Cannondale Fulcrum Myles Rockwell-31

The wide range of courses also required a similarly broad selection of chainrings, which posed yet another set of challenges for suspension engineers.

Cannondale was at the height of its glory days in the late 1990s and the company adopted an unquestionably radical approach to the problem at hand. Unwilling to accept the kinematic compromises of multiple chainring sizes, Cannondale instead developed a complex jackshaft drive system for the team-only Fulcrum DH frame that used the same chainring no matter what.

Cannondale Fulcrum Myles Rockwell-25      Cannondale Fulcrum Myles Rockwell-28

With the chainline now a constant, the suspension engineers then designed a short dual-link rear end with roughly 6in of travel and an axle path that trended rearward toward the end of the stroke.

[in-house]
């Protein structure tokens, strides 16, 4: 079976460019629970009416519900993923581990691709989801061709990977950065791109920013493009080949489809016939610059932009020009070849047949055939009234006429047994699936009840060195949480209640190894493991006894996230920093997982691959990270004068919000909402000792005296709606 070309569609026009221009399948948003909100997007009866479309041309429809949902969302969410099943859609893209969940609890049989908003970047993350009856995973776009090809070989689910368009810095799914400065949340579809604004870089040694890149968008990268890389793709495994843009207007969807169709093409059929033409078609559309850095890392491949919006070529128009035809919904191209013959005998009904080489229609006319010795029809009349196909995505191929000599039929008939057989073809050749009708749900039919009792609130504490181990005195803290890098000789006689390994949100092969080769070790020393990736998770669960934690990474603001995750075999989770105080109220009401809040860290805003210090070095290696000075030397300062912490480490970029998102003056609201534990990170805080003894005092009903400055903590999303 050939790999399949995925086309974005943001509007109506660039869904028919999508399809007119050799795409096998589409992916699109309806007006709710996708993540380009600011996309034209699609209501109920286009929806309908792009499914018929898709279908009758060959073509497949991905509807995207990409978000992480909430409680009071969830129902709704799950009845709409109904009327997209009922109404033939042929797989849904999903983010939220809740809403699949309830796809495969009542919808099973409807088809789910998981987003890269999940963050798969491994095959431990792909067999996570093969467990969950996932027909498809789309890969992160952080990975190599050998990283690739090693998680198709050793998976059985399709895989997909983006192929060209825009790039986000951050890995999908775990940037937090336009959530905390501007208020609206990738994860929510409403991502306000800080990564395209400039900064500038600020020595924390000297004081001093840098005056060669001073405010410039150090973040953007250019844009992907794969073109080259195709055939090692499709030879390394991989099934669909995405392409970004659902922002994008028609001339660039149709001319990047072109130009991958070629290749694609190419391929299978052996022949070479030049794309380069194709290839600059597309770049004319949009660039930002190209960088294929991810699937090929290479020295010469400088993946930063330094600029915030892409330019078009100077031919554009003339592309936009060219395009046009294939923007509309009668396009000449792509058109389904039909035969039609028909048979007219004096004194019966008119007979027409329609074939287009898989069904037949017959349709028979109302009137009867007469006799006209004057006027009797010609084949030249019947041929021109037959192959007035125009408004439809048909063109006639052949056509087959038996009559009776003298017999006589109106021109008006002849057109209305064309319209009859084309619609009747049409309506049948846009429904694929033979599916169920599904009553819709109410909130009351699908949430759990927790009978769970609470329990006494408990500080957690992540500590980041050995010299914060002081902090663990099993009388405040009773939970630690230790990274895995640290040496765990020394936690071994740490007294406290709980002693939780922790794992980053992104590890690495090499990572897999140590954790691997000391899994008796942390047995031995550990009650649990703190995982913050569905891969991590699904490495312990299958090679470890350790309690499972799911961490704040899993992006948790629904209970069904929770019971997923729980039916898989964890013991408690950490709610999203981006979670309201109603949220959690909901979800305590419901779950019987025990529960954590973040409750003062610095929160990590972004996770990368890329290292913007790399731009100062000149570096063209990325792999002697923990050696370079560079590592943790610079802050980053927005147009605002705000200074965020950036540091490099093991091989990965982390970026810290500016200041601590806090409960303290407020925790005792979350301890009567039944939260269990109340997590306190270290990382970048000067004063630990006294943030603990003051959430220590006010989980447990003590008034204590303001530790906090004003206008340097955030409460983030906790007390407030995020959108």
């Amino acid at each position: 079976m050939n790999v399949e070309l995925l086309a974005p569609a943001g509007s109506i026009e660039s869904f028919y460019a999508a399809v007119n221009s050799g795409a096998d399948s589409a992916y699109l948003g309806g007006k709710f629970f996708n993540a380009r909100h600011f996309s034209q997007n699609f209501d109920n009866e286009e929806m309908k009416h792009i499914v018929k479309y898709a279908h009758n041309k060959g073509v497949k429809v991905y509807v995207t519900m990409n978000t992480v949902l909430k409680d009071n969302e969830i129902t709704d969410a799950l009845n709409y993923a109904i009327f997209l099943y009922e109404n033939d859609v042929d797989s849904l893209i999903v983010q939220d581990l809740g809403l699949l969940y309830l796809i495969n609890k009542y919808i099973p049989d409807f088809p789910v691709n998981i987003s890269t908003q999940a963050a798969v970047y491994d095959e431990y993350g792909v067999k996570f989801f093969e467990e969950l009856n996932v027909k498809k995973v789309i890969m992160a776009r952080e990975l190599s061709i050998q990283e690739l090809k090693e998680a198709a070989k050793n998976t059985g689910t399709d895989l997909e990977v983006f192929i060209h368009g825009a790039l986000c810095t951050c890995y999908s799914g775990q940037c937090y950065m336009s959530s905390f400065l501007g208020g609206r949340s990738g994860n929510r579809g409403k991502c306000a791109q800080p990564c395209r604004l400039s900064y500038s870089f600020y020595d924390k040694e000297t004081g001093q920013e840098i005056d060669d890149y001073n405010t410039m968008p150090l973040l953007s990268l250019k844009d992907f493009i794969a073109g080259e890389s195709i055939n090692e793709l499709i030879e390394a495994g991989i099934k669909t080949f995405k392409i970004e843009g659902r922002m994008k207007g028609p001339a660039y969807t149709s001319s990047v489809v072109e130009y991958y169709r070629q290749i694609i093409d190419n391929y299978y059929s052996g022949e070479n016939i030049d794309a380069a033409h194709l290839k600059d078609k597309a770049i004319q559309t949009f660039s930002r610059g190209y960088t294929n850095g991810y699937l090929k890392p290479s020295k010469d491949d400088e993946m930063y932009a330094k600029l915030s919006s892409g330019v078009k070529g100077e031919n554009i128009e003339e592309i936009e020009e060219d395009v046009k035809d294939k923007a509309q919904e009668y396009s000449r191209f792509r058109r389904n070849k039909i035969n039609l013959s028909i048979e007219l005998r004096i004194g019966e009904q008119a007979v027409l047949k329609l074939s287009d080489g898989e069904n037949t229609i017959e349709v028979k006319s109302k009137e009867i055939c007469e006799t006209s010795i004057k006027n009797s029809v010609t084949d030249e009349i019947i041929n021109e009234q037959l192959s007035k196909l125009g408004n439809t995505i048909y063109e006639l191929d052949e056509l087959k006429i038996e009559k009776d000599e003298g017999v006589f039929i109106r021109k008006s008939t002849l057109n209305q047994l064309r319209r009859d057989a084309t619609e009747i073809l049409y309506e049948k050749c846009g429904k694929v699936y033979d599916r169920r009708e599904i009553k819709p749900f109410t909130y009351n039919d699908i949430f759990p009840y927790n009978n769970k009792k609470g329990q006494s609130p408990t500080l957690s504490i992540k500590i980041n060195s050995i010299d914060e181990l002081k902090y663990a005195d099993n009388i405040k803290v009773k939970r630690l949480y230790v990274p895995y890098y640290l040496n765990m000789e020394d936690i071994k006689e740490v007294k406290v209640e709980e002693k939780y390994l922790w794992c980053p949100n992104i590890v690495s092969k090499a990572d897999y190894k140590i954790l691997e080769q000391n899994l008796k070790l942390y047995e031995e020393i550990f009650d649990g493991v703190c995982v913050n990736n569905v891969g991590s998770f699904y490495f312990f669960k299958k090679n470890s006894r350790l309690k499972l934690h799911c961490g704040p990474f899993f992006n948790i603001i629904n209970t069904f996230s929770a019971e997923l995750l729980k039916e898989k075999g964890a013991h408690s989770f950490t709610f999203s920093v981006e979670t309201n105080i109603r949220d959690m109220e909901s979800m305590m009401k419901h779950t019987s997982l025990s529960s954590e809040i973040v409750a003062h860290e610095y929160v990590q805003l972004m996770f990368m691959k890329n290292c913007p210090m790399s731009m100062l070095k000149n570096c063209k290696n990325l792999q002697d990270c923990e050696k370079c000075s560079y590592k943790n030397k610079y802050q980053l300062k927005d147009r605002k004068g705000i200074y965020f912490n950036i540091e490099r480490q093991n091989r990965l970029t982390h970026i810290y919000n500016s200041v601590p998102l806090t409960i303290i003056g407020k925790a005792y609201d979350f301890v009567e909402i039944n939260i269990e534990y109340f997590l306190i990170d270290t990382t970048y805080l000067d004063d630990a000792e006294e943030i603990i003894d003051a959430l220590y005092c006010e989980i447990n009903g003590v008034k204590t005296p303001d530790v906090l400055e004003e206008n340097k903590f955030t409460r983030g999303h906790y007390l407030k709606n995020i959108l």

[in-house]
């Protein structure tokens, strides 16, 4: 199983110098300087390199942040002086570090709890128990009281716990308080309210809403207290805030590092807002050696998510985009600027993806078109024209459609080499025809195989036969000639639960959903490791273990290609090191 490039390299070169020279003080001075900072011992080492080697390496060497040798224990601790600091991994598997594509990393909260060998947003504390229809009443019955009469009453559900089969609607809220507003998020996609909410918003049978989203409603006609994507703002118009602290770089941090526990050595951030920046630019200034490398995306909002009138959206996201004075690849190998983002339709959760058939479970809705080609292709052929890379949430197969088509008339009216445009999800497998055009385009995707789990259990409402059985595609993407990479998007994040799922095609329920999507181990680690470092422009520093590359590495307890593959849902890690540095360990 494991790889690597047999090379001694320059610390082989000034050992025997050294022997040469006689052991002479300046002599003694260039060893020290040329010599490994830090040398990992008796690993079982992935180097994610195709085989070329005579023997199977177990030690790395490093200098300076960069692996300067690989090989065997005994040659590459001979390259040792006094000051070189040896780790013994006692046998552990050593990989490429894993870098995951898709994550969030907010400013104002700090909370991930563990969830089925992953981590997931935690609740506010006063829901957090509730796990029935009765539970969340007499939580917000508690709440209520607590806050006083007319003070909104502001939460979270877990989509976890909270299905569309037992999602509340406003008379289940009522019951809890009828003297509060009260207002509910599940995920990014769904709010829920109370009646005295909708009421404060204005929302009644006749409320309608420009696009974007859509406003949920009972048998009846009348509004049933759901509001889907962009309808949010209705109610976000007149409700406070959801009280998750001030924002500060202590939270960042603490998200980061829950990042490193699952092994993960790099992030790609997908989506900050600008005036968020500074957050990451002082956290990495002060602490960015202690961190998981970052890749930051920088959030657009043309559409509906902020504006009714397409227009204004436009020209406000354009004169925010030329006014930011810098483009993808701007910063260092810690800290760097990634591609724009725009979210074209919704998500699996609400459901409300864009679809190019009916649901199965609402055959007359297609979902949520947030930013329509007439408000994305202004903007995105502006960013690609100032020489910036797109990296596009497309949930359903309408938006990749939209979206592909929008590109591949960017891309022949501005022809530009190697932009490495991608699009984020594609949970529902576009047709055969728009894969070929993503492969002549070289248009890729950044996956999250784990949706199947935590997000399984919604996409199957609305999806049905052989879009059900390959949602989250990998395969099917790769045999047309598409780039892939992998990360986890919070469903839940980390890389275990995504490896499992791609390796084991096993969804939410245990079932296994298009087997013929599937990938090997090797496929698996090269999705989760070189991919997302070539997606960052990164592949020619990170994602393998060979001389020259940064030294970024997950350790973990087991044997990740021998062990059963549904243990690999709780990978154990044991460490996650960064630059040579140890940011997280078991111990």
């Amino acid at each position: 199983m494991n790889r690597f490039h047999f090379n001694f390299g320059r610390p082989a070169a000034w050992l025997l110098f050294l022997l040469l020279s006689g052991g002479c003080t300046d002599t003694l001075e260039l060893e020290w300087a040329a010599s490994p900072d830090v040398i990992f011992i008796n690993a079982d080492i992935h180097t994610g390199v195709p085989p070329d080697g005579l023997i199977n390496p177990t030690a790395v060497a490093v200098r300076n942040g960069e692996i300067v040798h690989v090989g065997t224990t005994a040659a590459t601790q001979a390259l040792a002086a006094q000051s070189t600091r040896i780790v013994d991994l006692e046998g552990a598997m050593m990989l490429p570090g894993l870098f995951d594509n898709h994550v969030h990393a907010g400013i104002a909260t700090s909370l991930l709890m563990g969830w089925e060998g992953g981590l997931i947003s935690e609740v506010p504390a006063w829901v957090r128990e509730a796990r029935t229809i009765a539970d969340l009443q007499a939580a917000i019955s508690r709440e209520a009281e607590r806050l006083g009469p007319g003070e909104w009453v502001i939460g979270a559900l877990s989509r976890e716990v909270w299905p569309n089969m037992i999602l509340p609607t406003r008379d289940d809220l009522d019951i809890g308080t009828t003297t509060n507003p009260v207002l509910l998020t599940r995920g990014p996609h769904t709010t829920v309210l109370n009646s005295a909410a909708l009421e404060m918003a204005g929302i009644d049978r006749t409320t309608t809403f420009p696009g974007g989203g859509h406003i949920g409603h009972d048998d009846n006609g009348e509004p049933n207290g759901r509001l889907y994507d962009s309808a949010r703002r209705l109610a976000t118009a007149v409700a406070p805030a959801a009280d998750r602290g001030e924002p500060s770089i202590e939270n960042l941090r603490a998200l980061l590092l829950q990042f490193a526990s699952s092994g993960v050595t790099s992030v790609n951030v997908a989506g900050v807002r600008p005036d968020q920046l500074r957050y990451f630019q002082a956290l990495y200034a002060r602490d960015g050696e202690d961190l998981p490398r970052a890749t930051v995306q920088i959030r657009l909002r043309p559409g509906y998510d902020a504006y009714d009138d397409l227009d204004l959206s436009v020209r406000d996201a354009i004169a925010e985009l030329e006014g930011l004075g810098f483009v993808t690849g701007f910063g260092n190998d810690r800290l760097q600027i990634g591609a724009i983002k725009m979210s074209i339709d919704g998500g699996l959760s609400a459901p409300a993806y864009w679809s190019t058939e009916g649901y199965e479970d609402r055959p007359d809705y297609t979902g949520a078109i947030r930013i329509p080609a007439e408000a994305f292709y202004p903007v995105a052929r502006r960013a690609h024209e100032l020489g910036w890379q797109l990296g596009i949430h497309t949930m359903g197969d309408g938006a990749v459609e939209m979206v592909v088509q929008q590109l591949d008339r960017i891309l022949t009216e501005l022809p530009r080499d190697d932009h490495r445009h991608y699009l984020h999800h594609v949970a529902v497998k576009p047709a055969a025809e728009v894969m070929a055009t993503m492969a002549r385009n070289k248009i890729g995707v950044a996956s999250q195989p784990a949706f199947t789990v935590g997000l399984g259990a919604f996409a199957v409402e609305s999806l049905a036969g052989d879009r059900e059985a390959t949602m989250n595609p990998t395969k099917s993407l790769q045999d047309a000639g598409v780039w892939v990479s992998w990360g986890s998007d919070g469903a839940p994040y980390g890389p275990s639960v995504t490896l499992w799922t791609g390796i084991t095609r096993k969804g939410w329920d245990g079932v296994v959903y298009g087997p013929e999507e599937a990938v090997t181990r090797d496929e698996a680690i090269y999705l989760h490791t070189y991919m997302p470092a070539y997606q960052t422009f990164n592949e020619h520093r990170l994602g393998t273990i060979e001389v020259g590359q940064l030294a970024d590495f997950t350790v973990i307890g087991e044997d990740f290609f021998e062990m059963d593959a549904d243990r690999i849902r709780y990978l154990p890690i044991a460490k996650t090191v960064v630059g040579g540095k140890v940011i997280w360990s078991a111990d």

The jackshaft system was unquestionably complex, requiring three separate chains, four additional cogs, an army of bolts and bearings, and even an eccentric bottom bracket borrowed from a tandem. Pedal power was transferred from the left crankarm through a short section of chain to a cog on the jackshaft. From there, another short chain ran from the right side of the jackshaft to a secondary chainring that was bolted to the primary chainring, which ultimately drove the rear wheel.

And since it was the left chainring that actually transferred rider torque – not the driveside one as usual – the one on the right side merely rotated about the bottom bracket spindle on a pair of sealed cartridge bearings.